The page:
Redux thunk mainly works behind the scene. We have used some boiler-plate to use it.

//App.js
import React from 'react';
import ReactDOM from 'react-dom';
import Routes from './routes';
import store from './store';
import { Provider } from 'react-redux';
ReactDOM.render(
   <Provider store={ store }>
       <Routes />
   </Provider>,
 document.getElementById('root')
);
//store.js
import { createStore, applyMiddleware } from 'redux';
import thunk from 'redux-thunk';
import rootReducer from '../reducer';
const store = createStore(rootReducer, applyMiddleware(thunk));
export default store;

In Question 22 for React-Redux flow, in action creator, we call an API endpoint with axios. It is a network request and will take some milliseconds or more depending on the connection.

Now, thunk middleware sort of wait for that call, which is a Promise to completed. Once we get the response, which contains the data then only it dispatches it to the reducer.

export const getIndPopData = (currYear) => dispatch => {
   return axios.get(`http://api.population.io:80/1.0/population/${currYear}/India/`).then(response => {
     dispatch({ type: GET_INDIA_DATA, indPopData: response.data });
   });
};

So, Redux thunk is required in Projects where we do API calls to some endpoint.

As per the official React website “Hooks let you use state and other React features without writing a class.”

When Class based components are small then the state logic is manageable, but as the code grows the state logic becomes unmanageable. In that when we add the lifecycle components like - componentDidMount and componentDidUpdate, the logic becomes more complicated.

With hooks, more of React features can be used without the need for classes in a Function-based component.

Let’s first look into the example with class-based component.

import React, { Component } from 'react';
import logo from './logo.svg';
import './App.css';
const divStyle = {
 display: 'flex',
 flexDirection: 'column',
 justifyContent: 'center',
 alignItems: 'center',
 border: '5px solid pink'
};



class App extends Component {
 constructor() {
   super();
   this.state = {
     count: 0
   }
   this.setCount = this.setCount.bind(this);
 }
 setCount() {
   this.setState({
     count: this.state.count + 1
   })
 }
 render() {
   return (
     <div style={divStyle}>
       <img src={logo} className="App-logo" alt="logo" />
       <p>You clicked {this.state.count} times</p>
       <button onClick={this.setCount}>Click me</button>
     </div>
   )
 }
}
export default App;

It will output a simple button, which on click will increase the count.

Now let's change the code to use hook.

import React, { useState } from 'react';
import logo from './logo.svg';
import './App.css';
const divStyle = {
 display: 'flex',
 flexDirection: 'column',
 justifyContent: 'center',
 alignItems: 'center',
 border: '5px solid pink'
};
const App = () => {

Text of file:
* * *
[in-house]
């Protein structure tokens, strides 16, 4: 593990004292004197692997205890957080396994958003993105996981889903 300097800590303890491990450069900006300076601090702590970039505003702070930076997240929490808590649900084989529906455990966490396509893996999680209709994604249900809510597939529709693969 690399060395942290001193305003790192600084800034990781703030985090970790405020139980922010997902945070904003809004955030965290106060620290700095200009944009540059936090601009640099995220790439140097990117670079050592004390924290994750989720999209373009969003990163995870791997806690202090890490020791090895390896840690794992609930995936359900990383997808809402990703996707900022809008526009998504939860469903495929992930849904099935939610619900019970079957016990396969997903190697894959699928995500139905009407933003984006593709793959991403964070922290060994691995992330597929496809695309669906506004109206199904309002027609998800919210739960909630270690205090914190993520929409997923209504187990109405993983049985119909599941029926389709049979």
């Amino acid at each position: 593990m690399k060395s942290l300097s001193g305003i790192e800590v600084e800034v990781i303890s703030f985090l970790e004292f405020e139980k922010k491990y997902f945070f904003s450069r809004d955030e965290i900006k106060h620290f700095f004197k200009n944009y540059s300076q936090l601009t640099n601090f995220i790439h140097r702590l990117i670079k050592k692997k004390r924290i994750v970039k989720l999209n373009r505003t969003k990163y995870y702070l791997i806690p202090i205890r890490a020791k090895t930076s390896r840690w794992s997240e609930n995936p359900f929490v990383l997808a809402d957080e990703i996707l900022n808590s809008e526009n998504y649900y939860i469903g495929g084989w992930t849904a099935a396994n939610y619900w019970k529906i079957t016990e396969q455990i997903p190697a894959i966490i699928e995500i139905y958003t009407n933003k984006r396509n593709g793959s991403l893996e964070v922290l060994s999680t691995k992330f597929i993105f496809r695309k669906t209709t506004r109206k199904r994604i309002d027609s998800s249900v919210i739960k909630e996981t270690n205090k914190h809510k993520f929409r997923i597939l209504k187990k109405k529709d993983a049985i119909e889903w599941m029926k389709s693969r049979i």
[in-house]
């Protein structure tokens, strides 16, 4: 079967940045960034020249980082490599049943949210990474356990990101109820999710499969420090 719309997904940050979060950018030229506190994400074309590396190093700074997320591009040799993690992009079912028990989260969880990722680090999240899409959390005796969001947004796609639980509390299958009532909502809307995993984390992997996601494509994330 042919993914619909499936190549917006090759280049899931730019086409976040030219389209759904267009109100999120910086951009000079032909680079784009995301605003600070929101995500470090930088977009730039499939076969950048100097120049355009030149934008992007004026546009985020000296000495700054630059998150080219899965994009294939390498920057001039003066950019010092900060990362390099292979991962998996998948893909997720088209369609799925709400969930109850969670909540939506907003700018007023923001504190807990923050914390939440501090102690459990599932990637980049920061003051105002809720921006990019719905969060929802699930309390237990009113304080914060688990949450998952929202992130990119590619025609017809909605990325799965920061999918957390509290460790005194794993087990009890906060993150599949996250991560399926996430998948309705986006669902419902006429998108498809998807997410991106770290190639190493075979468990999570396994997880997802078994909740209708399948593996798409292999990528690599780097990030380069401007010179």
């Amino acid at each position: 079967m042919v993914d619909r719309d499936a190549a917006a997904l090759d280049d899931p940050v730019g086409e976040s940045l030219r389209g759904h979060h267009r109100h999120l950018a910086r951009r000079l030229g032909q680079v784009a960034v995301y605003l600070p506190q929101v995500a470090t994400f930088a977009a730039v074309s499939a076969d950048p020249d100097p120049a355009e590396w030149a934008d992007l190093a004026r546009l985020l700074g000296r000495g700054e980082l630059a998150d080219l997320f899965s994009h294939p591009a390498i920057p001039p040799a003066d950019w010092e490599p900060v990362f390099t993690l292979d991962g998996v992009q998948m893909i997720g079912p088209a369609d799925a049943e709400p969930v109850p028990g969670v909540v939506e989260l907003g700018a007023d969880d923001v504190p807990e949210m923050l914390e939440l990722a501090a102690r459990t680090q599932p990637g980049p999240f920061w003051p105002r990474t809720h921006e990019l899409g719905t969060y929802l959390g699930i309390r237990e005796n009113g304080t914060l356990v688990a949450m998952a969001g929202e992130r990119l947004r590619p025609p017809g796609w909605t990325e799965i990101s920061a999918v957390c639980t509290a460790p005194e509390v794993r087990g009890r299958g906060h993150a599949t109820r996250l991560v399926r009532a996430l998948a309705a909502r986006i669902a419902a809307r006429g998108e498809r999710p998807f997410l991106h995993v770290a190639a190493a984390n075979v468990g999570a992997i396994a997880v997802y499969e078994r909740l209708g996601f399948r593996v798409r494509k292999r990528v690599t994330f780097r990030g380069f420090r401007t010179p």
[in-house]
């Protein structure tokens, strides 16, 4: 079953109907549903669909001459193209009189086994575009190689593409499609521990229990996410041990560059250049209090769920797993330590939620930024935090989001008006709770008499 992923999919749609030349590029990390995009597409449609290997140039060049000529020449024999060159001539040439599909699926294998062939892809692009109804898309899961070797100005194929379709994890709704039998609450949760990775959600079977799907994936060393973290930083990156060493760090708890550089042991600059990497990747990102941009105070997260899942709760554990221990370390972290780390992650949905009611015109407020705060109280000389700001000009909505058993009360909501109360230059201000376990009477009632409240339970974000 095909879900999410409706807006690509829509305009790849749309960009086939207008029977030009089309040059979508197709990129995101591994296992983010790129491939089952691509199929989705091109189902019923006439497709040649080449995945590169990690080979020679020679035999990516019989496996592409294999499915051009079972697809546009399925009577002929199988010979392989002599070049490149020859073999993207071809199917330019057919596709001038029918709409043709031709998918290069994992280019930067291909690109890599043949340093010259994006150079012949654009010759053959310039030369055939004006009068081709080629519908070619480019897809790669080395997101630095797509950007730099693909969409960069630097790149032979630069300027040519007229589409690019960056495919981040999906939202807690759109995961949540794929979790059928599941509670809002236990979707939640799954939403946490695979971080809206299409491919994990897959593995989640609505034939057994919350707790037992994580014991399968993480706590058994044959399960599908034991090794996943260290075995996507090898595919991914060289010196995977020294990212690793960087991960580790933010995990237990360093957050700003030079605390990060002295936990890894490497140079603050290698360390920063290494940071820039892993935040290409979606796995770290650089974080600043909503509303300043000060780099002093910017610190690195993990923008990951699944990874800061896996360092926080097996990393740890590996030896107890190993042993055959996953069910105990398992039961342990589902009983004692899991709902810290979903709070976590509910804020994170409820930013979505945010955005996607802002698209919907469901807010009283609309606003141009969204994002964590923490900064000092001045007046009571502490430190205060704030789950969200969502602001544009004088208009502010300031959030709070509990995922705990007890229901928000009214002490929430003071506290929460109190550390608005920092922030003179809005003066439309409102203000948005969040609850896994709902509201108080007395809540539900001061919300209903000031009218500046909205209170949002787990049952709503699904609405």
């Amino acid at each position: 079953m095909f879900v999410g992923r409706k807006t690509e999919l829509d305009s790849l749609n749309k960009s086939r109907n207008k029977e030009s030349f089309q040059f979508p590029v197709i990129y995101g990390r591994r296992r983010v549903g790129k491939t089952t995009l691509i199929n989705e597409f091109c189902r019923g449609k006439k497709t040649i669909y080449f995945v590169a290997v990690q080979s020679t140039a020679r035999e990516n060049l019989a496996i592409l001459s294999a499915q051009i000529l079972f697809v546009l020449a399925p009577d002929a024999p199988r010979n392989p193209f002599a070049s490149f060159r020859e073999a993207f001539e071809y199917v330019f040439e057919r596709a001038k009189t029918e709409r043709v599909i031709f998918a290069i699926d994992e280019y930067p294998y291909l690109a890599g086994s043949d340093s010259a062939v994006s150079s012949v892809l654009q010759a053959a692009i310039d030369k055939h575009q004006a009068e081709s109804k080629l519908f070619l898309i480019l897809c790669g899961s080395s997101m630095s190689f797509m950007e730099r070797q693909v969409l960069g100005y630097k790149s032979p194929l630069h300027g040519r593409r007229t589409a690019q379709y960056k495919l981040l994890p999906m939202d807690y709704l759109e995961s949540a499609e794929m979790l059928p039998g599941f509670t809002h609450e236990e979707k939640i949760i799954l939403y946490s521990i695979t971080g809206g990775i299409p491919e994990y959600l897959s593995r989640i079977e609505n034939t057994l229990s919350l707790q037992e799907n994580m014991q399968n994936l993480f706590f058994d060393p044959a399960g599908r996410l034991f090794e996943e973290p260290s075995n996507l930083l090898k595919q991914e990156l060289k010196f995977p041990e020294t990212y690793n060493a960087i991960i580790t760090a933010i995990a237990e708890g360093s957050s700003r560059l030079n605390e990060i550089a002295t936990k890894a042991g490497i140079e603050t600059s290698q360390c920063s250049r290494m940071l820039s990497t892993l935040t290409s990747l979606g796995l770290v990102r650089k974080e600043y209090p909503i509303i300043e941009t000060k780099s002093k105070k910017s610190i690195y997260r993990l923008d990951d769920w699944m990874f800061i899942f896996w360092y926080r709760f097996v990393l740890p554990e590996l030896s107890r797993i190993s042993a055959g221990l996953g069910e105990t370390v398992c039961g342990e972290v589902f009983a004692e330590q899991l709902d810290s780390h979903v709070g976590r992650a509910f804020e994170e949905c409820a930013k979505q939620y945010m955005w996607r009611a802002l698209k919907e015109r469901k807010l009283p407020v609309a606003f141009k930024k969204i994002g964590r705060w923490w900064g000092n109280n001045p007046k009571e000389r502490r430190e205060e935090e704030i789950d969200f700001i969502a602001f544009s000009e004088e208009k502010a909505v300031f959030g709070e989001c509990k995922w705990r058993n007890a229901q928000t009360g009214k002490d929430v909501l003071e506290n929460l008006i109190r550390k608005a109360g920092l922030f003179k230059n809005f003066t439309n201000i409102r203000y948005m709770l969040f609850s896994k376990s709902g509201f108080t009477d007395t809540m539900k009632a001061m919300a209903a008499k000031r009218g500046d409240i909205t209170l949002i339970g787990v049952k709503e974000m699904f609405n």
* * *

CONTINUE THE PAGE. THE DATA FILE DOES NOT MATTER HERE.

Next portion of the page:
// Declare a new state variable, which we'll call "count"
   const [count, setCount] = useState(0)
   return (
     <div style={divStyle}>
       <img src={logo} className="App-logo" alt="logo" />
       <p>You clicked {count} times</p>
       <button onClick={() => setCount(count + 1)}>Click me</button>
     </div>
   )
}
export default App;

The keyword useState is our Hook. This code very much cleaner and understandable than that of the Class based component.

We call it inside a functional component to add a state to it. React will preserve this state for us. useState always returns a pair which has the current state value and a function that will lets us to update the state value.

We then call this function from an event handler onClick. It’s similar to this.setState in a React class.

The argument in useState is used to set the initial state. In our example given above, the initial state is 0, as our counter starts from zero.

Description

React is a Javascript Library that is used for building UI. It is maintained by Facebook and an individual group of developers. In the 2017 developer survey, Stack overflow noted that React is still among the most popular Javascript libraries. The main advantage of ReactJs is it is simple, scalable, and fast.

Today more than 94,000 sites and 1,300 developers are utilizing ReactJS. Fortune-500 companies like Facebook, PayPal, Uber, Instagram, and Airbnb utilize this JavaScript-based UI library for a major part of their application development efforts on web as well as mobile. Recently, ReactJs has got a lot of popularity among the top tech companies across the globe especially in India. As per Indeed, a ReactJS Developer will get an average salary of $108,874 per year.

If you’re looking for ReactJS interview questions and answers for experienced and freshers, then you are at the right place. There are a lot of opportunities in many reputed companies across the globe. Good hands-on knowledge concepts will put you forward in the interview. You can find job opportunities everywhere . Ours ReactJS interview questions are exclusively designed for supporting employees in clearing interviews. We have tried to cover almost all the main topics related to React.

Here, we have characterized the questions based on the level of expertise you’re looking for. Preparing for your interview with these interview questions on ReactJS will give you an edge over other interviewees and will help you crack the interview.